Rebekah at the Well, by Michael Deas (62160)

The story of Jacob’s own marriages in Genesis 29 ff is, frankly, awful. Neither of his high status wives consents to marry him, and neither of the enslaved women they decide he has to marry consents either. They are all deeply unhappy. In this episode of the tale, Jacob himself is deceived into marrying the ‘wrong’ woman. And this is also a story we tell young children in Sunday school. This family also goes on to be deeply abusive, with sons selling each other into slavery and committing ethnic cleansing. If you’re not sure what I’m talking about, you haven’t read all of Genesis.

From these scenarios, it’s fair to say that Genesis takes the view that you can force your offspring and relatives into marriage, but you probably shouldn’t because it doesn’t lead to happy families. But when we tell these stories as Bible stories to young children, we don’t tell them in this way. They are systematically pruned and curated to present a quasi-fairy tale scenario where heterosexual marriage arranged by the older generation with no regard for young people’s feelings or wishes is something Godly, moral and Christian, …. or used to be? Have right and wrong changed? Telling these stories to children who are too young to fully understand what marriage entails, but who do understand that it has a sexual element, is a curious tradition. Why not tell children the whole story if we feel compelled to tell them the beginning of it? And why would a young child be interested in these stories anyway? Why not stick to Jesus’ parables, or stories of Elishah’s miraculous doings in the book of Kings?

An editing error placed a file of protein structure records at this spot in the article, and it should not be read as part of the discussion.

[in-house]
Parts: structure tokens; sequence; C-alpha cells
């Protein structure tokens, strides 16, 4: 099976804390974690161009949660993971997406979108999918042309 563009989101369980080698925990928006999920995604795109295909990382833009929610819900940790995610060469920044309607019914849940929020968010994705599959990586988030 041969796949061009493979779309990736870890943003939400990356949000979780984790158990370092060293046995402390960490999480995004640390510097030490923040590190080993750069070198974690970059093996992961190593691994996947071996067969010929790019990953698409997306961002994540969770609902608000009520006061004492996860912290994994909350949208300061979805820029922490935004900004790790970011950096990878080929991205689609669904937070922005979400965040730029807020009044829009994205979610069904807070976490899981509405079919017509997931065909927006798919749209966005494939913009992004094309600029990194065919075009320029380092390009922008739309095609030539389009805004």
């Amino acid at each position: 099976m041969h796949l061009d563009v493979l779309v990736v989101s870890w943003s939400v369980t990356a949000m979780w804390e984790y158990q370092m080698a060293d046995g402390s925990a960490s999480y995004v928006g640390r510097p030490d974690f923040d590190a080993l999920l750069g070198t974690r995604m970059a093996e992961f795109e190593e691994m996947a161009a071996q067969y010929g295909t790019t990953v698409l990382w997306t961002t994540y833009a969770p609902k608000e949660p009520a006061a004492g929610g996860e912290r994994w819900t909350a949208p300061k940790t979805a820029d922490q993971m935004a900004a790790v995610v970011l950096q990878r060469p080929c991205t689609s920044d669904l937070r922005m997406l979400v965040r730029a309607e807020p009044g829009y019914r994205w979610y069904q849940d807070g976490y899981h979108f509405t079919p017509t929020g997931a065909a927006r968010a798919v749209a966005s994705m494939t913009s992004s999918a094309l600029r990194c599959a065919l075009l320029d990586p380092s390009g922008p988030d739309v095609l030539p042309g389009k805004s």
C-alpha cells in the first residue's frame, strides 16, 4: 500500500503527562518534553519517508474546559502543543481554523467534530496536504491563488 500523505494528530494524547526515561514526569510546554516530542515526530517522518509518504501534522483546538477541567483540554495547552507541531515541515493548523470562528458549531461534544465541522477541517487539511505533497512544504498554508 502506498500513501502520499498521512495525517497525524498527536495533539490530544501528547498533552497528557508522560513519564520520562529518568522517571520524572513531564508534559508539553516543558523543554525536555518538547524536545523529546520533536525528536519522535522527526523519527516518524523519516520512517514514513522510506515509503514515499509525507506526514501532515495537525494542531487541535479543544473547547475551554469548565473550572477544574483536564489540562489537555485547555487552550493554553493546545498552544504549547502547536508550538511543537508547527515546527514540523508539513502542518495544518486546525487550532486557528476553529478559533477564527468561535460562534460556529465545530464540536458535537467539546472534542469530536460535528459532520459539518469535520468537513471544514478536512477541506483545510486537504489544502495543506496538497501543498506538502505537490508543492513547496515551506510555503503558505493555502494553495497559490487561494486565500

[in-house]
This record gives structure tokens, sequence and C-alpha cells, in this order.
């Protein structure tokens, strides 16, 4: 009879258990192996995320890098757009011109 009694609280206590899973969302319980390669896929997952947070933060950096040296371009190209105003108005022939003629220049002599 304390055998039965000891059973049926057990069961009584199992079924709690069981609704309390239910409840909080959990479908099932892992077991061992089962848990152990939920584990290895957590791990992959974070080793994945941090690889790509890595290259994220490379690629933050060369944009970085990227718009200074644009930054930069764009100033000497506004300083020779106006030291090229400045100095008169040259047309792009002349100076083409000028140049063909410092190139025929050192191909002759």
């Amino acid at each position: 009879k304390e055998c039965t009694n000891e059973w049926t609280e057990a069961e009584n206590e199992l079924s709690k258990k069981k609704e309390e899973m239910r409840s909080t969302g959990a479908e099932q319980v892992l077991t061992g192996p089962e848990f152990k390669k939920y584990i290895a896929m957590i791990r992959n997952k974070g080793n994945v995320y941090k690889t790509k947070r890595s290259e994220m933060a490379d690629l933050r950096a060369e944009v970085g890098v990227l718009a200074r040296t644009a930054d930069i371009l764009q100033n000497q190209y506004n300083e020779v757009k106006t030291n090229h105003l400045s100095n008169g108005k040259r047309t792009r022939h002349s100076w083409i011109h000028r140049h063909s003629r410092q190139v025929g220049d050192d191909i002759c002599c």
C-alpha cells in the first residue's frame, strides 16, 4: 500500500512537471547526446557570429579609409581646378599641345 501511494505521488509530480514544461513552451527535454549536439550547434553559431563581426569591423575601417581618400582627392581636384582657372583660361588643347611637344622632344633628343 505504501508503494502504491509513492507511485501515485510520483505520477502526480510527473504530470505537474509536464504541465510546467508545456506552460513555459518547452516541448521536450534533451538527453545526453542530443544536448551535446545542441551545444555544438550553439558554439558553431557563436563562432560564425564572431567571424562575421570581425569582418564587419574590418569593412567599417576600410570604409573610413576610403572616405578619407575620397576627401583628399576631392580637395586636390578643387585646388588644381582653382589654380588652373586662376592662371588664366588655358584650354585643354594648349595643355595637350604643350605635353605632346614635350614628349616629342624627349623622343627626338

Godly Play’s stories of marriage are especially replete with forced marriage tropes, but they are examples of the way modern Western Christianity continues to push a profoundly outdated and oppressive narrative on young children without thought to the implications. At a time when we are finally grappling seriously with safeguarding and child safety within the Church, why are we still using stories which so clearly contradict the messages we now try to instil in children regarding their personal boundaries, their rights to respect and consideration, and the importance of sexual consent? Read the full research article here.


Cath Kennedy is a WRoCAH funded Phd student at the University of Sheffield. Her research examines the popular children’s Bible resource, Godly Play using Text World Theory and empirical real reader methods. She has also written about other forms of children’s Bible resources, and the child temperance movement of the mid-19th century. In her free time she goes on long walks, listens to popular fiction audio books, and plots her next research project.


As with all our guest posts, views expressed do not necessarily reflect the views of the CSBV.

And they all lived happily ever after…?